Direct Oral Anticoagulants Versus Warfarin in Patients With Atrial Fibrillation: Patient-Level Network Meta-Analyses of Randomized Clinical Trials With Interaction Testing by Age and Sex

Circulation. 2022 Jan 25;145(4):242-255. doi: 10.1161/CIRCULATIONAHA.121.056355. Epub 2022 Jan 5.

Abstract

Background: Direct oral anticoagulants (DOACs) are preferred over warfarin for stroke prevention in atrial fibrillation. Meta-analyses using individual patient data offer substantial advantages over study-level data.

Methods: We used individual patient data from the COMBINE AF (A Collaboration Between Multiple Institutions to Better Investigate Non-Vitamin K Antagonist Oral Anticoagulant Use in Atrial Fibrillation) database, which includes all patients randomized in the 4 pivotal trials of DOACs versus warfarin in atrial fibrillation (RE-LY [Randomized Evaluation of Long-Term Anticoagulation Therapy], ROCKET AF [Rivaroxaban Once Daily Oral Direct Factor Xa Inhibition Compared With Vitamin K Antagonism for Prevention of Stroke and Embolism Trial in Atrial Fibrillation], ARISTOTLE [Apixaban for Reduction in Stroke and Other Thromboembolic Events in Atrial Fibrillation], and ENGAGE AF-TIMI 48 [Effective Anticoagulation With Factor Xa Next Generation in Atrial Fibrillation-Thrombolysis in Myocardial Infarction 48]), to perform network meta-analyses using a stratified Cox model with random effects comparing standard-dose DOAC, lower-dose DOAC, and warfarin. Hazard ratios (HRs [95% CIs]) were calculated for efficacy and safety outcomes. Covariate-by-treatment interaction was estimated for categorical covariates and for age as a continuous covariate, stratified by sex.

Results: A total of 71 683 patients were included (29 362 on standard-dose DOAC, 13 049 on lower-dose DOAC, and 29 272 on warfarin). Compared with warfarin, standard-dose DOACs were associated with a significantly lower hazard of stroke or systemic embolism (883/29 312 [3.01%] versus 1080/29 229 [3.69%]; HR, 0.81 [95% CI, 0.74-0.89]), death (2276/29 312 [7.76%] versus 2460/29 229 [8.42%]; HR, 0.92 [95% CI, 0.87-0.97]), and intracranial bleeding (184/29 270 [0.63%] versus 409/29 187 [1.40%]; HR, 0.45 [95% CI, 0.37-0.56]), but no statistically different hazard of major bleeding (1479/29 270 [5.05%] versus 1733/29 187 [5.94%]; HR, 0.86 [95% CI, 0.74-1.01]), whereas lower-dose DOACs were associated with no statistically different hazard of stroke or systemic embolism (531/13 049 [3.96%] versus 1080/29 229 [3.69%]; HR, 1.06 [95% CI, 0.95-1.19]) but a lower hazard of intracranial bleeding (55/12 985 [0.42%] versus 409/29 187 [1.40%]; HR, 0.28 [95% CI, 0.21-0.37]), death (1082/13 049 [8.29%] versus 2460/29 229 [8.42%]; HR, 0.90 [95% CI, 0.83-0.97]), and major bleeding (564/12 985 [4.34%] versus 1733/29 187 [5.94%]; HR, 0.63 [95% CI, 0.45-0.88]). Treatment effects for standard- and lower-dose DOACs versus warfarin were consistent across age and sex for stroke or systemic embolism and death, whereas standard-dose DOACs were favored in patients with no history of vitamin K antagonist use (P=0.01) and lower creatinine clearance (P=0.09). For major bleeding, standard-dose DOACs were favored in patients with lower body weight (P=0.02). In the continuous covariate analysis, younger patients derived greater benefits from standard-dose (interaction P=0.02) and lower-dose DOACs (interaction P=0.01) versus warfarin.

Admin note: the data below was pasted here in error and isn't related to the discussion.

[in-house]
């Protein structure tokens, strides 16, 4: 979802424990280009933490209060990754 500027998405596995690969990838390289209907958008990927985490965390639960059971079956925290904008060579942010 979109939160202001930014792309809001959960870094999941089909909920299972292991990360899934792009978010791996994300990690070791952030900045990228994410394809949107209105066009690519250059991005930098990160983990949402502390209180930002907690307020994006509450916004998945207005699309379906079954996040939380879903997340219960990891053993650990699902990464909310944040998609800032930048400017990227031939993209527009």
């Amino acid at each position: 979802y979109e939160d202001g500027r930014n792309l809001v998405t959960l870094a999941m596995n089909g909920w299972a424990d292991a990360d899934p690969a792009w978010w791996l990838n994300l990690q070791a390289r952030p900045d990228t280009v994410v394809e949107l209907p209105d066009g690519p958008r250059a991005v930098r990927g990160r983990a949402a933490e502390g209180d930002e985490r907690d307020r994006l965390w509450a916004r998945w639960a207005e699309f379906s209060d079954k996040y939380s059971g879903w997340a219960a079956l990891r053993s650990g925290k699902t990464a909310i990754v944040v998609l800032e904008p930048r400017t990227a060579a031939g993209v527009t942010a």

Conclusions: Compared with warfarin, DOACs have more favorable efficacy and safety profiles among patients with atrial fibrillation.

Keywords: anticoagulants; atrial fibrillation; meta-analysis; stroke; warfarin.